WhiteCoat

Too Many CT Scans … or Not Enough?

Scary findings.

Patients using Coumadin who have any head injury need repeat CT scans.

The study looked at 116 patients who were taking Coumadin and who had any head injury with a GCS of 14 or 15 – regardless of loss of consciousness (patients with lower GCS were presumably at higher risk of intracranial bleeding). CT scans were performed on all patients. Of those initial 116, nineteen patients (16%) had bleeding on their initial exam. Of the remaining 97 patients with normal initial CT scans, ten refused to be in the study. Repeat CT scans were performed on the remaining 87 patients 24 hours after the first normal CT scan and showed 5 cases of new hemorrhage. Three of those patients required hospitalization and one delayed bleeding patient required brain surgery.
Even after a normal CT scan 24 hours later … two additional patients still developed symptomatic subdural hematomas — one patient 2 days later, one patient 8 days later. Both of those patients had INRs greater than 3.0. The study recommends admitting patients overnight and repeating CT scans in 24 hours. Original study here (.pdf).

While admission and repeat CT scan for minor head trauma hasn’t become the standard of care in the United States, this study raises questions about the optimal care of minor head injuries in patients taking blood thinners.

Also at issue is the Medicare policy not to pay for “normal” CT scans of the head in atraumatic headaches. Will this policy spill over to deny elderly nursing home patients from receiving CT scans when they can’t remember whether they have hit their heads?

13 Responses to “Too Many CT Scans … or Not Enough?”

  1. ThorMD says:

    I saw this study and then imagined the conversation after calling the hospitalist to admit someone with “minor head injury” for 24 hours. Now I can’t stop laughing…..

  2. Shamsaf says:

    Options would be to develop a collaborative guideline with trauma unit ( general surgery , not neurosurgery ) or keep patient in ED observation unit till second scan. Or if GCS remains 15 with normal neurology observe and scan at 24 hours only?

  3. Steve says:

    Shaking my head…I think some things are best left unstudied…For as many head CTs as we get on older patients on coumadin this could lead to a giant new cost burden that I’m not sure is entirely warranted.

    Instead of spending the money for an inpatient admission- a happy medium could be to have the patient return to the ED in 24 hours for a followup CT. That would at least save the cost of the admission (although are two ED visits worse than an ED visit and an admission as far as costs? I honestly don’t know…)

    Of the 5 patients with the delayed bleeding (~6% of the total)- only 1 of those 5 had changes in neuro status during their observation period and only 1 (I’m assuming it was the same patient) got a craniotomy.

    So all of this would be adding a burden of 87 admissions to catch only 1 decline in neuro status and surgically intervene on 1 patient. That is a yield of 1.1%. Not even our “low risk chest pain units” have a rule-in rate that low. So if you really don’t want to miss anyone and can’t stand a 1% risk tolerance then having the patient return for a repeat head CT would be a better solution.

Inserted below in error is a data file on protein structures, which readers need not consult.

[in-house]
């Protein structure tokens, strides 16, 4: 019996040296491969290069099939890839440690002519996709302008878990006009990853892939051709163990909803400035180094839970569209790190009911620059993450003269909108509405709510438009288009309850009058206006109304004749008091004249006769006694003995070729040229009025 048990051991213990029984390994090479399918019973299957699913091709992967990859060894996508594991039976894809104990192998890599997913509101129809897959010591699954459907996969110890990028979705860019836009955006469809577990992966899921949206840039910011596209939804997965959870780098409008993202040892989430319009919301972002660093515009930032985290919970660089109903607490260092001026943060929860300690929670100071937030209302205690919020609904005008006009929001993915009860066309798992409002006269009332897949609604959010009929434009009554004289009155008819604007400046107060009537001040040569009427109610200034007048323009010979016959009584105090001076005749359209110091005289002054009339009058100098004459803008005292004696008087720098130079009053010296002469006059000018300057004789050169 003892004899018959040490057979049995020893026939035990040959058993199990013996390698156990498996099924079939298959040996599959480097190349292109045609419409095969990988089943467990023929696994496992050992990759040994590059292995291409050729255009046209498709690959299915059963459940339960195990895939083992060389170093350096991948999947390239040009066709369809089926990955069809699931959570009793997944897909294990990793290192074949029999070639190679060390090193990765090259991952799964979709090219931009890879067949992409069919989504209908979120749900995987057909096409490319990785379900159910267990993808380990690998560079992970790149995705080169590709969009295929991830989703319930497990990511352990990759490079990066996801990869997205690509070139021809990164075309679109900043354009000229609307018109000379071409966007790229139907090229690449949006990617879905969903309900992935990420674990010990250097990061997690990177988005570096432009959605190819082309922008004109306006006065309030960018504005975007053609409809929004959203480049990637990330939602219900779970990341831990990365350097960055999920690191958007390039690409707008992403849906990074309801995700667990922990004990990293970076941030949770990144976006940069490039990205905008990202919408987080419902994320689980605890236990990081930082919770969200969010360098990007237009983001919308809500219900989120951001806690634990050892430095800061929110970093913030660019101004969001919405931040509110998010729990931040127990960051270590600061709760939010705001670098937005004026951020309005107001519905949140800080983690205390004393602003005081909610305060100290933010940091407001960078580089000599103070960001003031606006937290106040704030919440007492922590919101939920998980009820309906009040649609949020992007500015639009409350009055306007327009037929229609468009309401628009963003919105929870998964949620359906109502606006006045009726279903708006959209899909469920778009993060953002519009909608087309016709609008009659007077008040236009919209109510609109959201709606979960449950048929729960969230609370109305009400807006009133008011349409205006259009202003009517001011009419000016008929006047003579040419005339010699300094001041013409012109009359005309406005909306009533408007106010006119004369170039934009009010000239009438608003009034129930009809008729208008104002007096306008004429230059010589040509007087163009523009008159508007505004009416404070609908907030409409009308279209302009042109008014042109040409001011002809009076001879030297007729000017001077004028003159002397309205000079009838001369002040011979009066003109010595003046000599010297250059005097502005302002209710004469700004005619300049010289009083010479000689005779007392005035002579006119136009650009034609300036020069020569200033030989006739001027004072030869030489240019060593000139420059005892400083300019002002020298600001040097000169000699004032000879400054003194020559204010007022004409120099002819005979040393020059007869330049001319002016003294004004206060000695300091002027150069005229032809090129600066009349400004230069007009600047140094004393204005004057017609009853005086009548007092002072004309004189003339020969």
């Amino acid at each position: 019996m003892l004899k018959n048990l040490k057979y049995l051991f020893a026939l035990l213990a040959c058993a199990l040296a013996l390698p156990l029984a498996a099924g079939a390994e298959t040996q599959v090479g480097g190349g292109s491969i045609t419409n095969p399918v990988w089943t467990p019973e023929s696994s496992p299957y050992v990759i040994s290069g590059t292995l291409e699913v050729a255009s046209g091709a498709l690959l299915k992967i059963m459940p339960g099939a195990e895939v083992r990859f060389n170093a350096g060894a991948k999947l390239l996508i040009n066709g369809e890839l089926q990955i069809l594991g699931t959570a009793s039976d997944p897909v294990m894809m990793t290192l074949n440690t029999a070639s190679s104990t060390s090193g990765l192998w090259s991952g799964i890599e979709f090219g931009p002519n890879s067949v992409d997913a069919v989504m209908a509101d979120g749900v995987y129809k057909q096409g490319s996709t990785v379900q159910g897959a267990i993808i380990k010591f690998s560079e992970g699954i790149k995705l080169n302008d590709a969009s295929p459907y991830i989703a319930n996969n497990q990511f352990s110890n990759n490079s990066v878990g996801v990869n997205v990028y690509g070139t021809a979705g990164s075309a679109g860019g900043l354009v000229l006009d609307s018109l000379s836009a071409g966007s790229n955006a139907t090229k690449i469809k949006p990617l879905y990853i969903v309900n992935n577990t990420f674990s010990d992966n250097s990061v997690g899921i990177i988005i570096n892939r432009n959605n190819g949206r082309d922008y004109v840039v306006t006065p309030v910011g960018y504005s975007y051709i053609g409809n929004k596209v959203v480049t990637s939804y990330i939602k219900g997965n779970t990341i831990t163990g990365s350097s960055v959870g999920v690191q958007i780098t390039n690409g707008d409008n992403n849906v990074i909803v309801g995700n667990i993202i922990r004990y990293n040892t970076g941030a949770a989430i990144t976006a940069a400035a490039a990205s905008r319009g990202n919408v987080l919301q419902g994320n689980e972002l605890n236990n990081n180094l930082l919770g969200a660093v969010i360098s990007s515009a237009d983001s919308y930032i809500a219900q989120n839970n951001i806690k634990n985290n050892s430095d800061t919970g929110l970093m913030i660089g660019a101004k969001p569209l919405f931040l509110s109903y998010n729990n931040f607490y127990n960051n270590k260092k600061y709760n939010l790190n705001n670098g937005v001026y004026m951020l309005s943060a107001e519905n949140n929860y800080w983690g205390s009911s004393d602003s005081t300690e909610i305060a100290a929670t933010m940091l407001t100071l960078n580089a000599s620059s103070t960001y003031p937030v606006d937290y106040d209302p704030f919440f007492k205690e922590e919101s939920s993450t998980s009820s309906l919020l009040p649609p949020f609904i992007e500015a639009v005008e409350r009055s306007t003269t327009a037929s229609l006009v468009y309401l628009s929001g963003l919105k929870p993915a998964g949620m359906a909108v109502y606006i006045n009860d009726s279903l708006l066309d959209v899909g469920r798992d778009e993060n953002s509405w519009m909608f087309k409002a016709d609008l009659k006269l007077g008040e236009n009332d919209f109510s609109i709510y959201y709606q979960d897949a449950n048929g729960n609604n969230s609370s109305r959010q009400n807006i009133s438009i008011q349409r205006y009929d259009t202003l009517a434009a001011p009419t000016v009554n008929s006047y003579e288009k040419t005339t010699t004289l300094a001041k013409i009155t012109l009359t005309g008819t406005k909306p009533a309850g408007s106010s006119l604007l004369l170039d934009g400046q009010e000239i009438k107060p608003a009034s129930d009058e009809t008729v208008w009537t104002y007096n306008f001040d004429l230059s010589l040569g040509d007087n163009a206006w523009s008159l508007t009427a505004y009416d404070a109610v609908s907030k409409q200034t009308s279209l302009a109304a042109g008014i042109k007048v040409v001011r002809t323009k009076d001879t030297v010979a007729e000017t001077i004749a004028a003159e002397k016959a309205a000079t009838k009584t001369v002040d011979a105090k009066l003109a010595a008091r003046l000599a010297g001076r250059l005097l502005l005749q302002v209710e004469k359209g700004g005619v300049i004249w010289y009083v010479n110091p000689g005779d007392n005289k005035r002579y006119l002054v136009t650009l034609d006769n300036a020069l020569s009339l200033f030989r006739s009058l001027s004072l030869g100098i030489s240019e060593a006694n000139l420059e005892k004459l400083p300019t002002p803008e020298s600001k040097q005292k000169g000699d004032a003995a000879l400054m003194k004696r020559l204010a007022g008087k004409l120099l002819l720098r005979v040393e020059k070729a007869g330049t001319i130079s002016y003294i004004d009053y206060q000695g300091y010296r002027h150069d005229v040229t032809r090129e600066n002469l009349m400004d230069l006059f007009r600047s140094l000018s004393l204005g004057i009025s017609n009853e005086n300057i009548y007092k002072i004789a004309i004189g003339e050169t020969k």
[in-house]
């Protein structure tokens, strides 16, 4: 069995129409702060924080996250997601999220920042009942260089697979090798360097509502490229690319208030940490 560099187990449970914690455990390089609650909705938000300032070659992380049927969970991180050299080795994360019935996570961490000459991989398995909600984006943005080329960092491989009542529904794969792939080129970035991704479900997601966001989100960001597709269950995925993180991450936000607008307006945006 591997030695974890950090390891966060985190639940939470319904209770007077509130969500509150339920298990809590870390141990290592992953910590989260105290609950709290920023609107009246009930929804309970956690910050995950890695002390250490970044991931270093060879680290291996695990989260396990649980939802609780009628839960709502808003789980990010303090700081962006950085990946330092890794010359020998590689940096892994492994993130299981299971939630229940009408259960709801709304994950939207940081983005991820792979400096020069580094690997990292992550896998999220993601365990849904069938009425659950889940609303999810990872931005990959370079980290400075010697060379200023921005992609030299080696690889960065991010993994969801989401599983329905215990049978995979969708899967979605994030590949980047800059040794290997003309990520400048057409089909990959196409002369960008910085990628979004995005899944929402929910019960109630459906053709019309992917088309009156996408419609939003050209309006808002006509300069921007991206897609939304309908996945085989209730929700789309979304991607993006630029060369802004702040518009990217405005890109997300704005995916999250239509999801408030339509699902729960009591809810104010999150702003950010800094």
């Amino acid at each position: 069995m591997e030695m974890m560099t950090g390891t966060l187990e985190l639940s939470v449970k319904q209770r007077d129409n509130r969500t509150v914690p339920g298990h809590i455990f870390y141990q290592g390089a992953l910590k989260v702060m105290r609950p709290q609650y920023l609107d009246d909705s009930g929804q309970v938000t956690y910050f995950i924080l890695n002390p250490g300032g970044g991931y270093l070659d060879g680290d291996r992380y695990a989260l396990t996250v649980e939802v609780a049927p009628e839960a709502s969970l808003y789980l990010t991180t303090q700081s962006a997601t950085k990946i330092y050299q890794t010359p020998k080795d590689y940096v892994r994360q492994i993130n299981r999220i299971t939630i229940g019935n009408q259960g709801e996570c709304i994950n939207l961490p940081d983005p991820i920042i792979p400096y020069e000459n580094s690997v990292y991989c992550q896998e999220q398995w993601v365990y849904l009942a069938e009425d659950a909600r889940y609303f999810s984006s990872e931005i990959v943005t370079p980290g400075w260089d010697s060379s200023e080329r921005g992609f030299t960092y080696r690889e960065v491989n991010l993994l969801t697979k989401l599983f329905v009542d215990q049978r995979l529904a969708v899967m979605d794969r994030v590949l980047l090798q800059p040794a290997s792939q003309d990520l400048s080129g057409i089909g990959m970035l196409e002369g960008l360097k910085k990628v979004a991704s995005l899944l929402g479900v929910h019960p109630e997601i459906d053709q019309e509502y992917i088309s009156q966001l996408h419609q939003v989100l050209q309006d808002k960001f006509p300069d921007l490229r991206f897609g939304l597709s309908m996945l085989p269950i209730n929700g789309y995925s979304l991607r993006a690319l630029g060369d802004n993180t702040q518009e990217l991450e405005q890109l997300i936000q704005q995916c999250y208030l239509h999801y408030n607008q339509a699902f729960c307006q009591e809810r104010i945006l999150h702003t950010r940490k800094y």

I think there are better places to be spending our healthcare dollars. I’m not advocating rationing or euthanizing the elderly- just that the suggestions by the authors of the study (both implied and not implied) seem really overblown and unnecessary.

  4. SeaSpray says:

    What about the radiation? Although ..brain bleed trumps that. And perhaps doesn’t matter as much in elderly population ..but younger people can be on coumadin too.

    I would not want to have to make the kinds of decisions physicians routinely have to make ..between a rock and a hard place decisions, but then that is why you all wear the white coat and I do not.

  5. DefendUSA says:

    My Gram is on coumadin…and the one thing I have noticed over the last three years is that she has lost her ability to verbally communicate with any coherence. She has remained quite mobile and spry,and I have not noticed any falling or unexplained bruises. I wonder if this has an effect somehow in her decreased capacity and it has not been tested?

    • WhiteCoat says:

      It could be a plethora of things. Any of multiple forms of dementia. NPH – although usually causes balance issues. Stroke/expressive aphasia. Psych issue. Medications. Chronic bleed is a possibility, but less likely. Has her doctor been notified/noted a change?

  6. doc99 says:

    Matt must be salivating. I have a headache.

  7. scalpel says:

    That image appears to be an epidural rather than a subdural hematoma.

  8. Ugh. What a disastrous study. I wonder how many of the patients in the group that have bleeds picked up 24 hours later had any new or worsening symptoms. (no I did not read the study – guess I should)
    Regardless, this will be a mess trying to get these people admitted and have this paid for. I think a much better study of several thousand people would have to be done to show enough benefit to warrant the monumental costs.

  9. Oh, and yeah Scalpel, I thought that looked like an epidural myself.

  10. Loretta T. says:

    So…. why not wait 24 hrs to do the CT scan in the absence of concerning S & S?

  11. SeaSpray says:

    Scalpel is still around – YAY! :)

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